Atlantic Blue Tang, Acanthurus coeruleus

Image Caption: Atlantic Blue Tang, Acanthurus coeruleus. Credit: Wikipedia

The Atlantic Blue Tang (Acanthurus coeruleus), also known as the Atlantic Blue Tang Surgeonfish, is a species of surgeonfish commonly found in the Atlantic Ocean. It is found off the coast of Florida, the Bahamas, and other places around the Caribbean Sea, including Bonaire. It is very common in Belize, and particularly around Ambergis Caye. It is also found in the Gulf of Mexico and south toward Brazil and north to New York.

This reef fish can vary in color from light to dark blue, although its dorsal, anal, and caudal fins are golden blue in color. In the juvenile, the edges on the dorsal and anal fins are purple-blue, blue or blue-green, as are the rings around the eyes. The juvenile may also be larger than adults and are called Atlantic Yellow Tang Surgeonfish until they reach adulthood. Colors change during growth, from a yellow juvenile to a blue adult.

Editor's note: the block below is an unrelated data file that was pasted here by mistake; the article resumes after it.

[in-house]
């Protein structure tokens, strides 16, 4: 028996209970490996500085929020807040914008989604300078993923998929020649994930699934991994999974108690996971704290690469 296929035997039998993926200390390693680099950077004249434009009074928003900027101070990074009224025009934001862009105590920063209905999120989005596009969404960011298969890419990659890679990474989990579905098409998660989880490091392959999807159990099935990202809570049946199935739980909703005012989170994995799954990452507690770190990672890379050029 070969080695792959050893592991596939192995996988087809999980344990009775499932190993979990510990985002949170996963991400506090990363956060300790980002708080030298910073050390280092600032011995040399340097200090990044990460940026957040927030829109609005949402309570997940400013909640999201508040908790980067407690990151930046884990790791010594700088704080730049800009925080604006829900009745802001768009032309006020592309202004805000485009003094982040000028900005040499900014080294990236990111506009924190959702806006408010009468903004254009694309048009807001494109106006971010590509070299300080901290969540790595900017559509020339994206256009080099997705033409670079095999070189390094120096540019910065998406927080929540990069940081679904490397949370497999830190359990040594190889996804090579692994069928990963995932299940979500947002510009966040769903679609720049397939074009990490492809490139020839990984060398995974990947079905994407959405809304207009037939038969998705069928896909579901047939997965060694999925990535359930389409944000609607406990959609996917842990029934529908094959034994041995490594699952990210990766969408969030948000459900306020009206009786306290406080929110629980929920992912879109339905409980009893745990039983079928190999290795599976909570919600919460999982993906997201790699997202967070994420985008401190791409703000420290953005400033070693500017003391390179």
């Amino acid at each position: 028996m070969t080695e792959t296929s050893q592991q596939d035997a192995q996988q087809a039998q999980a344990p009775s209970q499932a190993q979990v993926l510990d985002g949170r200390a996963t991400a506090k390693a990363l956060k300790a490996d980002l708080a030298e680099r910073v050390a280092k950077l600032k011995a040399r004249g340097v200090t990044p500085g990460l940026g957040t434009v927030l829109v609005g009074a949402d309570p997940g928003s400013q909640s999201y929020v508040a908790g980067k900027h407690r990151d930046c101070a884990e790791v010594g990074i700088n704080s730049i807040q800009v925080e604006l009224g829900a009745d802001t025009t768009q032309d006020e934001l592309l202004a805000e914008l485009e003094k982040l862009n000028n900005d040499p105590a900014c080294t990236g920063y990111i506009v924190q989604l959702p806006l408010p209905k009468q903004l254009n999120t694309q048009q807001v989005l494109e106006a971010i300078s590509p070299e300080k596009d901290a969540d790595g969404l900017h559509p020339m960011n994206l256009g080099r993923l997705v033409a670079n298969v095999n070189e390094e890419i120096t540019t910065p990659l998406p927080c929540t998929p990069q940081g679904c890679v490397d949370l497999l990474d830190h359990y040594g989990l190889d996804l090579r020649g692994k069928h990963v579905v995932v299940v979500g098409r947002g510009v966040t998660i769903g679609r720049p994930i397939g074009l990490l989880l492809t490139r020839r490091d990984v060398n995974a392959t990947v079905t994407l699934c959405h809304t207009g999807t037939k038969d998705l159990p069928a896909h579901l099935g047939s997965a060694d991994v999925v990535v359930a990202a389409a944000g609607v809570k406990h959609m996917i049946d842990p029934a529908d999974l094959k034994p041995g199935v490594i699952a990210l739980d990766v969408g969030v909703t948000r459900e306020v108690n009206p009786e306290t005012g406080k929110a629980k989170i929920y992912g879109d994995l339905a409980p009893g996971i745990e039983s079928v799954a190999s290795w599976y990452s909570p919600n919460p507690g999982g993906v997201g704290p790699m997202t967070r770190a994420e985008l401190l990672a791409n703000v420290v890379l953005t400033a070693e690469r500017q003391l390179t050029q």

This fish is often caught in commercial fishing, but is of little importance in the Caribbean industry. It can be used as bait, although rarely is. Its commercial value is low.

The Atlantic Blue Tang gives off a pungent odor when threatened or handled. Ciguatera poisoning can occur if the flesh is consumed. The caudal spine on the adult is very sharp, but is only visible when the fish experiences excitement of some form. These fins can cut deep into human skin and have been known to cause infection, mainly characterized by swelling and discoloration. Pain can occur and last for long periods of time, sometimes hours.

Image Caption: Atlantic Blue Tang, Acanthurus coeruleus. Credit: Wikipedia